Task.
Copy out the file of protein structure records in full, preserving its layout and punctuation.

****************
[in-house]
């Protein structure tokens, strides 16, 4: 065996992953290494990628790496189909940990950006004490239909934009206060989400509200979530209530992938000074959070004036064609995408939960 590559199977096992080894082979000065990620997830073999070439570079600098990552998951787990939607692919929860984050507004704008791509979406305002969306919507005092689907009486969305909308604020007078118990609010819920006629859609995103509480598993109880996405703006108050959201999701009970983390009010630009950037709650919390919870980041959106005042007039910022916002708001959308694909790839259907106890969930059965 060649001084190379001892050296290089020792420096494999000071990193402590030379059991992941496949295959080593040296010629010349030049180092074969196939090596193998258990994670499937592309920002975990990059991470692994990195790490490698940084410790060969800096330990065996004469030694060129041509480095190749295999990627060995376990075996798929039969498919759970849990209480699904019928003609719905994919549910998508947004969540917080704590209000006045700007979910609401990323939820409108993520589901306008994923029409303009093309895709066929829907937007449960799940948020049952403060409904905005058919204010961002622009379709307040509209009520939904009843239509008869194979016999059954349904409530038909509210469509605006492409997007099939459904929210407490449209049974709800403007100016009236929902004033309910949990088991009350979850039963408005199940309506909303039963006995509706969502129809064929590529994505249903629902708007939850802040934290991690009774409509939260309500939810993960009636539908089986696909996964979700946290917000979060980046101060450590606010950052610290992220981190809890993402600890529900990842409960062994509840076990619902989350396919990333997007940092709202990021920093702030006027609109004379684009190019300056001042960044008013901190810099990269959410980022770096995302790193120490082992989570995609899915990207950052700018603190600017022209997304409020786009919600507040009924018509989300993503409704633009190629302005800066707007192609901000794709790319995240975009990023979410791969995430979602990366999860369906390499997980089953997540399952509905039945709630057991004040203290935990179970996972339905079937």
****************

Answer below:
[in-house]
């Protein structure tokens, strides 16, 4: 065996992953290494990628790496189909940990950006004490239909934009206060989400509200979530209530992938000074959070004036064609995408939960 590559199977096992080894082979000065990620997830073999070439570079600098990552998951787990939607692919929860984050507004704008791509979406305002969306919507005092689907009486969305909308604020007078118990609010819920006629859609995103509480598993109880996405703006108050959201999701009970983390009010630009950037709650919390919870980041959106005042007039910022916002708001959308694909790839259907106890969930059965 060649001084190379001892050296290089020792420096494999000071990193402590030379059991992941496949295959080593040296010629010349030049180092074969196939090596193998258990994670499937592309920002975990990059991470692994990195790490490698940084410790060969800096330990065996004469030694060129041509480095190749295999990627060995376990075996798929039969498919759970849990209480699904019928003609719905994919549910998508947004969540917080704590209000006045700007979910609401990323939820409108993520589901306008994923029409303009093309895709066929829907937007449960799940948020049952403060409904905005058919204010961002622009379709307040509209009520939904009843239509008869194979016999059954349904409530038909509210469509605006492409997007099939459904929210407490449209049974709800403007100016009236929902004033309910949990088991009350979850039963408005199940309506909303039963006995509706969502129809064929590529994505249903629902708007939850802040934290991690009774409509939260309500939810993960009636539908089986696909996964979700946290917000979060980046101060450590606010950052610290992220981190809890993402600890529900990842409960062994509840076990619902989350396919990333997007940092709202990021920093702030006027609109004379684009190019300056001042960044008013901190810099990269959410980022770096995302790193120490082992989570995609899915990207950052700018603190600017022209997304409020786009919600507040009924018509989300993503409704633009190629302005800066707007192609901000794709790319995240975009990023979410791969995430979602990366999860369906390499997980089953997540399952509905039945709630057991004040203290935990179970996972339905079937």